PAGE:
Friday

Warhol

Last Friday I was asked by a colleague at work my feelings on Andy Warhol. I am not a big fan and said so. But when asked to elaborate I danced around ideas about his impact on art and even the personal impression he made on me during interviews. Something about the conversation struck me as not complete and over the weekend I poked and prodded it. I really engaged in Warhol, re-watched a couple of documentaries (Andy Warhol’s Factory People and Andy Warhol: The Complete Picture), really took a look at the length and breadth of his artwork online, and thought about the context in which he was making art. It was a decidedly aggravating process. I just don’t like him, but now I have a better idea why.

It seems, at least to me, that visual art (at least European-American visual art) up to Warhol and the “pop artists” included something more than the mere reflection of our everyday existence. Whether it was the medieval Pre-Raphaelites critique of mechanized society and longing for a reconnection with the natural world, the Impressionists democratization of light, space and social status, or the soul searching existentialism of the Abstract Expressionists, artists were striving to change, examine, and understand the world around them. Art was a striving for something and a catalyst of change. Warhol’s art is not that.

Warhol’s art was a reflection of popular culture and is now a reflected nostalgia for a particular period in time. It was not striving for deeper understanding. It cruises along the surface of American culture from the 60’s through the 80’s. He held up popular images primarily generated out of the consumerist attitudes that have dominated American life since World War II. The Campbell’s soup can, Marylyn Monroe, Elvis, Mickey Mouse were all consumer products that he repurposed. But to what end?

Was he criticizing popular culture? There doesn’t seem to be any evidence of it, he painted/ printed what he liked.

Was he glorifying it? Perhaps, in some cases definitely.

Was he using it to further his own fame? Maybe not in the beginning, but definitely as he went forward.

The fact is, he refused to tell us anything about his purpose, hiding behind an artistic pretension while breaking down the barriers between high art and art of the everyday. In the process he fully submerged art in consumerism. And his ability to make it look cool to do so has made it tough to make art that strives for something more and have it taken seriously. And this is what I don’t like about Warhol, I feel like he has undermined the “moral” power of art and replaced it with the power of the free market. In doing so he has contributed to a shift in the primary art question from “what does it mean” to “how much is it worth”.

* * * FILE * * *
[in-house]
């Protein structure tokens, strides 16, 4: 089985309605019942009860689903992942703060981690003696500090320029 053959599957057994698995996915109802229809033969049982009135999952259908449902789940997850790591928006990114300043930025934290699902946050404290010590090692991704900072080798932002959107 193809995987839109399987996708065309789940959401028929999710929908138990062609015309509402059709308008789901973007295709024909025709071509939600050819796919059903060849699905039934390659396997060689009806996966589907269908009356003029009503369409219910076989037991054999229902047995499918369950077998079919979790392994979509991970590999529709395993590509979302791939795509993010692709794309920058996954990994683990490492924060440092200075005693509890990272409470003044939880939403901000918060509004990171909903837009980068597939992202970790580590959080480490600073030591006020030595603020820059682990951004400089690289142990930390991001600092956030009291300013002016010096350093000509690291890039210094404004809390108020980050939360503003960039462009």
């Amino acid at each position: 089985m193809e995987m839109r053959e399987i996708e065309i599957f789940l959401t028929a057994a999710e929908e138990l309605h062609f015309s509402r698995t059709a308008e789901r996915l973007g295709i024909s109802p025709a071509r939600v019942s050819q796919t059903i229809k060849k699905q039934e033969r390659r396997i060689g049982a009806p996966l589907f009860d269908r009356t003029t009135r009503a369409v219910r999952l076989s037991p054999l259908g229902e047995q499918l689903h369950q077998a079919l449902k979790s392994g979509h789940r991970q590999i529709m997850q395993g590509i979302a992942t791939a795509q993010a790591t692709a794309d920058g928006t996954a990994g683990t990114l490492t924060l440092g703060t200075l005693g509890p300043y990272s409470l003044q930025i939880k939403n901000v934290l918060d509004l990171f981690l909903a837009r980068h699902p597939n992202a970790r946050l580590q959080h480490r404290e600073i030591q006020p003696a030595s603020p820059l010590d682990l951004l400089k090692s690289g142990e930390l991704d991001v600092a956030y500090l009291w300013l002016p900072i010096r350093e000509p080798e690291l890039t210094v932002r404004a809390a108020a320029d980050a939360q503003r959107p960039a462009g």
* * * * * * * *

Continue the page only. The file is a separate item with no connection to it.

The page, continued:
Eric in a Word: effodient
Book of the Day: The Philosophy of History - Georg Wilhelm Friedrich Hegel
Song of the Day: Music is Ruling My World - Kutiman feat. Funk'N'stein and Karolina

Religious Figure of the Day: Qetesh
Sketch medium: graphite over tea spill on graph paper (approx. 3.5" x 4.75")

5 comments:

Meg-han said...

Qetesh was a Ga'ould on Stargate SG-1...and now I have to go do something insanely cool to make up for that one dorky moment. :)

I'm not really a Warhol fan, either, but have to admit to a slight admiration of his style. And the fact that pop art wouldn't be what it is without him (which may or may not be a good thing).

abigail worden said...

"If you want to know all about Andy Warhol, just look at the surface of my paintings and films and me - and there I am. There's nothing behind it"

kinda spoils the beauty and removes all the mystery.

Eric Giles said...

The interesting thing about Warhol's work is that I've wanted to like it for a long time now, but just can't. It's not the skill, I've seen better,and it's definitely not the content or concept. I think it's the "take it or leave it" attitude that he seemed to present his art with. I think I admire the underlying "fuck you" in his attitude to art. Unlike many pop artists, there isn't even anything playful in his work. Perhaps I just want there to be more to his work then there is in actuality.

Eric Giles said...

Meg-han, that was even too dorky for me to follow and that is saying something. You'll have to save som orphans from a burning buildingn wearing sunglasses and black leather, all the while quoting Neruda and drinking a beer. Even then, you made need some kick-ass theme music in the background to even it out.

Meg-han said...

So in other words, I have to go out and do the usual. I've always said I'm a black leather cat suit away from being Mrs. Emma Peel.